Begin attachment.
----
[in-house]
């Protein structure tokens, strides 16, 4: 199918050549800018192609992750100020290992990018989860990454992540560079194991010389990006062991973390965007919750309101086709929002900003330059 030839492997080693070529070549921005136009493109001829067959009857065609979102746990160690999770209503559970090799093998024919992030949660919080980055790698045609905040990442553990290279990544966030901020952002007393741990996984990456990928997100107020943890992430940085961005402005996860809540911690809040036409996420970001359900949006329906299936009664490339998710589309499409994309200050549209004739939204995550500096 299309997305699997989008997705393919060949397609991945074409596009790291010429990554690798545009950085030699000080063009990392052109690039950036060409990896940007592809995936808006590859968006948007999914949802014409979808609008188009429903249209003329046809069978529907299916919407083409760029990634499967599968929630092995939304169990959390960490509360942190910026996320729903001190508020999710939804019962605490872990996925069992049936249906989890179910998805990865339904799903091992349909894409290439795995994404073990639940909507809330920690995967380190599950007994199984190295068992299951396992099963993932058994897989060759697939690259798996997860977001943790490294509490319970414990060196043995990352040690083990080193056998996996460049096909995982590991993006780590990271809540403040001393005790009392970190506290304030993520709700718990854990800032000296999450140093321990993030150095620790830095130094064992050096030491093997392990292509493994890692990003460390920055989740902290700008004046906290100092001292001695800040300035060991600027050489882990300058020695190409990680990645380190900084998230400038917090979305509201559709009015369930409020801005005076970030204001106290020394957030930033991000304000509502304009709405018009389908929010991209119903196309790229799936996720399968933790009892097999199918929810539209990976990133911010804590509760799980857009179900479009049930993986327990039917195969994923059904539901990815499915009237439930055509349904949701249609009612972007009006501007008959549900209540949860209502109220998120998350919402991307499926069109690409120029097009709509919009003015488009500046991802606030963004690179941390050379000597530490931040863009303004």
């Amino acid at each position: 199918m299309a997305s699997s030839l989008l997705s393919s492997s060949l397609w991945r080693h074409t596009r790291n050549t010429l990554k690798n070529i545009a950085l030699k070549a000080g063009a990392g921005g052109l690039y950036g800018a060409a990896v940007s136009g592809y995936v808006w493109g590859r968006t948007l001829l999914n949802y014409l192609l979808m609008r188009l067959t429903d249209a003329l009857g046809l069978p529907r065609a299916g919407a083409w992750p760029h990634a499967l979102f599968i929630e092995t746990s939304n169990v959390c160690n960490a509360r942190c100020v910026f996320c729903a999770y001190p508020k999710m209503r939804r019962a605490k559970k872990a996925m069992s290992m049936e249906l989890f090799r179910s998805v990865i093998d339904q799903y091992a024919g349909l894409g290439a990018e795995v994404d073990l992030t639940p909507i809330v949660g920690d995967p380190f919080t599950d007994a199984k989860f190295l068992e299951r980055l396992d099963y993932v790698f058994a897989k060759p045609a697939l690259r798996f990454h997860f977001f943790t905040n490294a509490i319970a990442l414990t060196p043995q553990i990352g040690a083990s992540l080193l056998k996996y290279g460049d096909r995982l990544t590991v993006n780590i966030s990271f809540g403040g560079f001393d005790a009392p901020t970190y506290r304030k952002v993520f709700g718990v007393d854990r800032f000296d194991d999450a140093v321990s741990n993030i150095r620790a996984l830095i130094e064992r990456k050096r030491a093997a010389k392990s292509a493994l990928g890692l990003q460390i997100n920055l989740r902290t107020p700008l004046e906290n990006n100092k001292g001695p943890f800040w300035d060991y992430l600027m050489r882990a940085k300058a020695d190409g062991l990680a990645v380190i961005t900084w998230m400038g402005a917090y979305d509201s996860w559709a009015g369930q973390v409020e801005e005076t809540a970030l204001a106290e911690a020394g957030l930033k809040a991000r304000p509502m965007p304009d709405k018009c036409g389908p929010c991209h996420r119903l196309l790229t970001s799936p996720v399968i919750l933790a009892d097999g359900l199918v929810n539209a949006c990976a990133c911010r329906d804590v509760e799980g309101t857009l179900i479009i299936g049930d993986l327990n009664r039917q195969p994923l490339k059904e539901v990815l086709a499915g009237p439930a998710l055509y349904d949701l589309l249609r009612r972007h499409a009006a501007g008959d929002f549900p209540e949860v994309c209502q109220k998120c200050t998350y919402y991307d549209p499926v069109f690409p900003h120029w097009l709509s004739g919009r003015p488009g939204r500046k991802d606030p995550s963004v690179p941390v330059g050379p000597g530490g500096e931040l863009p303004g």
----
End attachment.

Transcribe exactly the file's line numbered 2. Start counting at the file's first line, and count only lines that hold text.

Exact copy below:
């Protein structure tokens, strides 16, 4: 199918050549800018192609992750100020290992990018989860990454992540560079194991010389990006062991973390965007919750309101086709929002900003330059 030839492997080693070529070549921005136009493109001829067959009857065609979102746990160690999770209503559970090799093998024919992030949660919080980055790698045609905040990442553990290279990544966030901020952002007393741990996984990456990928997100107020943890992430940085961005402005996860809540911690809040036409996420970001359900949006329906299936009664490339998710589309499409994309200050549209004739939204995550500096 299309997305699997989008997705393919060949397609991945074409596009790291010429990554690798545009950085030699000080063009990392052109690039950036060409990896940007592809995936808006590859968006948007999914949802014409979808609008188009429903249209003329046809069978529907299916919407083409760029990634499967599968929630092995939304169990959390960490509360942190910026996320729903001190508020999710939804019962605490872990996925069992049936249906989890179910998805990865339904799903091992349909894409290439795995994404073990639940909507809330920690995967380190599950007994199984190295068992299951396992099963993932058994897989060759697939690259798996997860977001943790490294509490319970414990060196043995990352040690083990080193056998996996460049096909995982590991993006780590990271809540403040001393005790009392970190506290304030993520709700718990854990800032000296999450140093321990993030150095620790830095130094064992050096030491093997392990292509493994890692990003460390920055989740902290700008004046906290100092001292001695800040300035060991600027050489882990300058020695190409990680990645380190900084998230400038917090979305509201559709009015369930409020801005005076970030204001106290020394957030930033991000304000509502304009709405018009389908929010991209119903196309790229799936996720399968933790009892097999199918929810539209990976990133911010804590509760799980857009179900479009049930993986327990039917195969994923059904539901990815499915009237439930055509349904949701249609009612972007009006501007008959549900209540949860209502109220998120998350919402991307499926069109690409120029097009709509919009003015488009500046991802606030963004690179941390050379000597530490931040863009303004």